First Amendment protects woman cursing at toilet
SCRANTON, Pa. ” A woman who was cited for loudly cursing at her overflowing toilet ” and then at a neighbor who told her to quiet down ” has been acquitted on First Amendment grounds.
District Judge Terrence Gallagher dismissed the disorderly conduct charge against Dawn Herb, 33, ruling Thursday that she was within her rights when she let loose a string of profanities Oct. 11.
Although the language she used “may be considered by some to be offensive, vulgar and imprudent … (it is) protected speech pursuant to the First Amendment,” the judge wrote.
Herb was cited after Patrick Gilman, a police officer who lives near Herb, called authorities to complain.
At a hearing Monday, Gilman testified that he was at home, off duty, when his 12-year-old daughter ran in and said she had heard loud curses coming from a house down the street.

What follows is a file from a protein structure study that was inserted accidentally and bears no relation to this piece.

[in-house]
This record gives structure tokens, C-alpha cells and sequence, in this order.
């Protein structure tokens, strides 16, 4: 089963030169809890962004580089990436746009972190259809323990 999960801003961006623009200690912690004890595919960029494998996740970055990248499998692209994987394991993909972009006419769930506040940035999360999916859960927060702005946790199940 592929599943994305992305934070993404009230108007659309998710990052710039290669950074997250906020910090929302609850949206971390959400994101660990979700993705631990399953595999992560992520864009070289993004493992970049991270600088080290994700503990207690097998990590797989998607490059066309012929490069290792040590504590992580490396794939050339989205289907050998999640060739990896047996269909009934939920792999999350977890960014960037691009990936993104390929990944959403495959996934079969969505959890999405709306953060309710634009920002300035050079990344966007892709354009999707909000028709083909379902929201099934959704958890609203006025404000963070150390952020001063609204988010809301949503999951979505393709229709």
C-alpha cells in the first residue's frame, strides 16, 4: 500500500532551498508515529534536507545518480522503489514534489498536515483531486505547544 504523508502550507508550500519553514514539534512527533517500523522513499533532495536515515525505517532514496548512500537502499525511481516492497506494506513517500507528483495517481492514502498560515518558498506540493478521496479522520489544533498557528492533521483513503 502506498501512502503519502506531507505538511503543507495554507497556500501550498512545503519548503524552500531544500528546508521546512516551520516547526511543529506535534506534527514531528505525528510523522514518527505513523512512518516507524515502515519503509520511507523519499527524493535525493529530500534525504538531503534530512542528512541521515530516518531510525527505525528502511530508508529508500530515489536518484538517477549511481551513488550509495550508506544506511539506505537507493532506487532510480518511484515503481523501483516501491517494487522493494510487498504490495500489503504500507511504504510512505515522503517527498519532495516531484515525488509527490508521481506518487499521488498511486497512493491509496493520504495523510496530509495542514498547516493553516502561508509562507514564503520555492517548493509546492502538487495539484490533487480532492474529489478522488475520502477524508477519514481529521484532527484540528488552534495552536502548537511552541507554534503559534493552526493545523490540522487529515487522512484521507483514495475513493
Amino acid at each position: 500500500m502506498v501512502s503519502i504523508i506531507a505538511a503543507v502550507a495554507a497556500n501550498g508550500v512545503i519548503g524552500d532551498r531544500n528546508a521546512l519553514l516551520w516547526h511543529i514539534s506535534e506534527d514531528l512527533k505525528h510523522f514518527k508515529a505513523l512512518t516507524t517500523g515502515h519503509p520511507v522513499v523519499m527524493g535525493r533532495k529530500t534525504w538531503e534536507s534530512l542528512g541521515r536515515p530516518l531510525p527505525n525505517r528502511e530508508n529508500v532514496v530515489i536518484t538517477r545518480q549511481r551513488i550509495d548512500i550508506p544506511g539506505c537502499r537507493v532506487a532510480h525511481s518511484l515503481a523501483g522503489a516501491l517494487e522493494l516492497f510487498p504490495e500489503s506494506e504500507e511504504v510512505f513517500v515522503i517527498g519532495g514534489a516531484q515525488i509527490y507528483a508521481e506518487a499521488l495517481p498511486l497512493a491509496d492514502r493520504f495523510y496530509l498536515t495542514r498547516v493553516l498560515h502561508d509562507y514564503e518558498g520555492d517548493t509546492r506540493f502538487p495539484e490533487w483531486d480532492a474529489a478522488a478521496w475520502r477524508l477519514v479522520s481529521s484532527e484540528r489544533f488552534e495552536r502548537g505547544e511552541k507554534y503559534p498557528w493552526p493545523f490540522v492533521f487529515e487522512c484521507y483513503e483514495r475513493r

Gilman said he went outside, heard the bad language and yelled out to Herb to “watch your mouth.” He said that she cursed at him instead. That’s when Gilman called authorities.
In Pennsylvania, someone can be convicted of disorderly conduct for using obscene language in a way that causes “public inconvenience, annoyance or alarm.”
But Barry Dyller, who represented Herb on behalf of the American Civil Liberties Union, said rulings over the past 20 years have established that “colorful language” isn’t illegal. He praised the judge’s ruling.
“He’s exactly right … in his reasoning,” Dyller said. “And it’s important that the public understands this.”
Herb did not testify at the trial earlier this week, and her lawyer advised her not to speak to reporters. She could have faced up to 90 days in jail.